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Pradeep Pattanayak

In Cuttack’s Kathjori slums, there is a one-room accommodation with asbestos roof. 

The room doesn’t have any unique feature to make it to the headlines. However, the occupants are exceptional. The saying, ‘When the going gets tough, the tough get going’, goes for them. 
They are Lilu Swain, Rajesh Guru and their six friends. The common thing that unites this octuplet is that they are all visually impaired and differently-abled people and are chasing their dreams despite the impediment. They are all students of Ravenshaw University.

When the pandemic situation has left the students out in the dumps, these eight students seem to be brimming with strong determination, with a ‘never-say-die’ attitude.   

Another common thing that they shared is they all belong to impoverished families. Since their parents can’t afford hostel rents, they have chosen this accommodation in a slum area. Being a one room asbestos-roofed accommodation and in slum area, the rent is comparatively low, which is always within their reach. 

Lilu, son of a daily wage earner of Aska area in Ganjam district, and Rajesh were the first to live in this room. Later, six other students from Boudh, Bargarh and Gajapati districts joined them. 
Their day starts with cooking for the ‘brunch’. After having food, they would walk to Sector 6. From there, they board a Mo Bus for OMP and from there they cover the distance to Ravenshaw University on foot. On their way back, they assemble and go to Aahaar Centre at OMP to have meal, costing Rs5 before returning to the room. And, on most nights they often go to sleep without food.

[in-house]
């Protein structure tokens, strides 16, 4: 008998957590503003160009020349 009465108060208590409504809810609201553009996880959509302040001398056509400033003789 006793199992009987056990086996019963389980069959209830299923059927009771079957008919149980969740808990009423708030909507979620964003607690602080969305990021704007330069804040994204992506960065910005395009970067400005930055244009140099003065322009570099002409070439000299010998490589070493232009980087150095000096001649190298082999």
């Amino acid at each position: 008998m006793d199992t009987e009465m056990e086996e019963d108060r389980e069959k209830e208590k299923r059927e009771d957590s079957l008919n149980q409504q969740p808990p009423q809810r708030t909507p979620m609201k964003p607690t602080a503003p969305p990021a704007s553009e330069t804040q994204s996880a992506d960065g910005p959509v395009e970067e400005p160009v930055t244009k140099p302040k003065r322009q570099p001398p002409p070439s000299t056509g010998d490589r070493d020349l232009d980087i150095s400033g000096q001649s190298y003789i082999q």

Yet, they never feel sad for it. Rather are happy that despite the hardships, their target never gets hazy. They are confident that the day is not far away when the struggle would be replaced with success and happiness. 

“Since we can’t afford hostel rents, we opted for a one room accommodation in the slums. We have our lunch at Aahaar centre and in nights, we eat whatever we find in our room and hit the bed,” said Lilu. 

Rajesh Guru, a Plus II student, says they are receiving a monthly pension of Rs700 each. “With this, we have to manage our daily expenses, till the next pension arrives. We go to the university in Mo Bus. The days when we miss it, we have to take an auto which is always an expensive affair for us.”
Echoing the same, S Rama Patra, a Plus II student, minced no words in saying that they belong to poor families. “If we are allowed to stay in hostel for free, it would be a great help to us,” Patra added. 

They say their journey to the goal they have fixed would be a bit easier if the government or any organization or any kind hearted person came forward to help them.
 

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